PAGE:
Companies struggling in the aftermath of scandals, such as Tokyo Electric Power Co., Takata Corp., Olympus Corp. and the Asahi Shimbun, might have mitigated the damage had they been less inclined to cover things up.

One man is on a quest to create transparency in Japan’s opaque business world with a whistleblower website that has echoes of Wikileaks.

The man behind it is academic Masayuki Hatta, who hopes the project will counter what he calls Japan Inc.’s instinct to conceal blunders.

“Whether it’s Takata having to recall its air bags or the Asahi having to (retract articles), it’s all the same,” said Hatta, a 35-year-old assistant professor of economics at Surugadai University in Saitama Prefecture.

“Some of the staff involved must have known what was happening, but they never came forward. They simply kept hiding and hiding (bad practices), and before they knew it, things were spiraling out of control,” Hatta said of the firms that suffered when their misdeeds finally came to light.

Whistleblowing in Japan, as with other nations, can have serious costs for those who speak out.

Employees are under such powerful peer pressure that they balk at speaking out about malpractice and avoid unorthodox behavior, Hatta said, noting whistleblowers also face being branded as traitors.

Hatta’s website, which is preparing for a debut as early as February, is a direct challenge to that mindset.

“Think of it as a health checkup. Companies are actually better off having whistleblowers in their organization, because that way they can cure their problems before it’s too late,” he said.

Inspired by the Netherlands-based online platform Publeaks, Hatta’s website, Whistleblowing.jp, will accept tips from all whistleblowers, be they employees or government officials, and refer them to journalists registered with the site.

The website will also be available in English, in anticipation of further revelations of corporate wrongdoing such as those exposed by British-born Michael Woodford, who was rapidly fired after becoming president of Olympus Corp. in 2011 after exposing a “tobashi” loss-hiding accounting scheme at the camera maker that stretched back to the go-go days of the bubble economy, Hatta said.

After he announced the project in October, speculation grew that Hatta was challenging the controversial state secrecy law, which took effect in December.

But the scholar said the law had little to do with his desire to set up the website. If anything, he supports moves to bolster national security — which the government said was the reason behind the law.

Although the law stipulates that journalists and others who “instigate” leaks can face a five-year prison term, Hatta is optimistic his project won’t be outlawed, because Article 21 of the Constitution guarantees freedom of the press.

The site can be reached at 4ge3uua3uaxuhhaq.onion, but only via Tor, an Internet network that Hatta says guarantees anonymity.

The Tor network is accessed by free software of the same name that uses so-called onion routing technology, which encrypts messages in layers as they travel through the network’s servers before arriving at their final destination, rendering their origins virtually untraceable.

Unlike Wikileaks, Whistleblowing.jp will not verify or probe any of the tips or publish its own articles. The site’s purpose, Hatta said, boils down to connecting whistleblowers with journalists with the initiative to act on the information.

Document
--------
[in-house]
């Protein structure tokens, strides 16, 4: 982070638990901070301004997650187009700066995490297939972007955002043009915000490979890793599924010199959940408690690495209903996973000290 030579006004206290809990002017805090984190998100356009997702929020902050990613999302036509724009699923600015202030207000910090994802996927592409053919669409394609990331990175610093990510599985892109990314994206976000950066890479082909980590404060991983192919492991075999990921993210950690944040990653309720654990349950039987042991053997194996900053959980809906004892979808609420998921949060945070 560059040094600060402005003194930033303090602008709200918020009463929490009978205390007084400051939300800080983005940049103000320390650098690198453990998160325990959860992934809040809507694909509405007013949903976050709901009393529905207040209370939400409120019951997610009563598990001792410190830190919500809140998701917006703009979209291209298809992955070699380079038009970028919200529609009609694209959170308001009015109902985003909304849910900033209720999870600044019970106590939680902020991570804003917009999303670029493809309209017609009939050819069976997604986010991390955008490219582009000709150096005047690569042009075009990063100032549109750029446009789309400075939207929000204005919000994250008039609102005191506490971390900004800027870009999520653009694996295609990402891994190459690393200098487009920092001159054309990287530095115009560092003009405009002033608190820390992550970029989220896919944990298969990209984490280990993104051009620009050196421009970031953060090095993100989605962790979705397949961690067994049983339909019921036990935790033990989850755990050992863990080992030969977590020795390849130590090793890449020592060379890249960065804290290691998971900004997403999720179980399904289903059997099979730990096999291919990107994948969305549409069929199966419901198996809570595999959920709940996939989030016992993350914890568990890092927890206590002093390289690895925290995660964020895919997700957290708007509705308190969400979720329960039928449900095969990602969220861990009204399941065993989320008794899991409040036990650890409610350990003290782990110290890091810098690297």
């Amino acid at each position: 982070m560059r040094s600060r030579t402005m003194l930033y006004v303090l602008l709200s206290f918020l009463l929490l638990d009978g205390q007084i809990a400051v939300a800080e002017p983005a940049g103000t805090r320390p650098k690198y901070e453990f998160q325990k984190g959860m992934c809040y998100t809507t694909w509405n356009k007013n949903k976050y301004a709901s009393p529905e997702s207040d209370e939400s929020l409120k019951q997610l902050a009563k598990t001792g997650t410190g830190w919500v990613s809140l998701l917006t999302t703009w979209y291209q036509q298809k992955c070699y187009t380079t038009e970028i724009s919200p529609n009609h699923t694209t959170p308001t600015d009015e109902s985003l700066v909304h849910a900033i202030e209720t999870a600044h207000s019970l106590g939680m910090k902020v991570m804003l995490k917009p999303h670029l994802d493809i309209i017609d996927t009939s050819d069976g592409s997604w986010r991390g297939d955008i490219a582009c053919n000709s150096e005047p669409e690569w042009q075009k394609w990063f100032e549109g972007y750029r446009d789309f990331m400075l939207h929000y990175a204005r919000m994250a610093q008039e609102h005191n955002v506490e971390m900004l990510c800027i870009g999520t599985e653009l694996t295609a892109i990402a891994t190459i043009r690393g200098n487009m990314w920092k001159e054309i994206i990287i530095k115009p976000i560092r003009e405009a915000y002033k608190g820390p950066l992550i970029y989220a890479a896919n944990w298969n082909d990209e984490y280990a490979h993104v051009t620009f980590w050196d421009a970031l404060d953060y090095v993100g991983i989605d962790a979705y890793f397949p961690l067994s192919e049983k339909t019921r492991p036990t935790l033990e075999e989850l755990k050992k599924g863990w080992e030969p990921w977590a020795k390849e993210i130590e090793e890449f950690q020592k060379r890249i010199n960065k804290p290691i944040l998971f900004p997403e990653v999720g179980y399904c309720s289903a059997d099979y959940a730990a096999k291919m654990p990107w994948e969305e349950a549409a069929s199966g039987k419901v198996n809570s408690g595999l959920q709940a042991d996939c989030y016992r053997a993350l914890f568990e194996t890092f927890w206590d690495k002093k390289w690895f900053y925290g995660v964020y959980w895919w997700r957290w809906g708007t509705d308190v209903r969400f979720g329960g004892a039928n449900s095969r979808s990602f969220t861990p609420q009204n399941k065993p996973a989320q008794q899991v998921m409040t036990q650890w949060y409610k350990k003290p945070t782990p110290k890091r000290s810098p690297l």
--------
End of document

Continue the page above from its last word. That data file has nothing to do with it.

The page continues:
Hatta, who himself has no reporting experience, consulted 15 reporters from major newspapers, including the Asahi Shimbun, Yomiuri Shimbun and Mainichi Shimbun, as well as NHK while creating the website.

Many expressed an interest in registering with his site but none have done so yet.

A potential whistleblower seeking to get the word out on Hatta’s site would first go through Tor, then, after reviewing their profiles, select a journalist or news organization to receive the sensitive information.

The informers will be prompted to outline the content of their tips and upload related data when deemed necessary. Once submitted, whistleblowers will be assigned a 16-digit code they can use for communication with the recipients.

The journalists will receive the information in an encrypted email that will require them to use different software to decode.

Neither the journalists nor Hatta will know the identity of the senders, because Tor makes their IP address virtually impossible to track.

However, this impregnable protection could be a disadvantage by putting the trustworthiness of the submitted tips in doubt.

In fact, Hatta freely admits the website will probably be inundated with disinformation.

“So as a journalist you will need to be smart enough to determine if a tip is genuine,” he said, noting the chances of being duped are great.

But Hatta said whistleblowers aren’t the only ones who could create doubt. Those registering as journalists, for instance, could actually be agents seeking to sell inside intelligence to a third party.

It is even possible, moreover, that Hatta himself has ulterior motives.

“The chief concept of this website is: ‘Do not trust anyone,’ ” he said mischievously. “But however questionable each player may be, the anonymity of whistleblowers is one thing that will remain watertight. That was my biggest goal.”

In a country where whistleblowing is rare, Hatta is sure to face an uphill battle in bringing about change. And he is well aware of this.

“I don’t think my project alone will trigger a drastic change in the status quo,” he said. “But at the very least, it will make whistleblowing something easier to take a stab at.”

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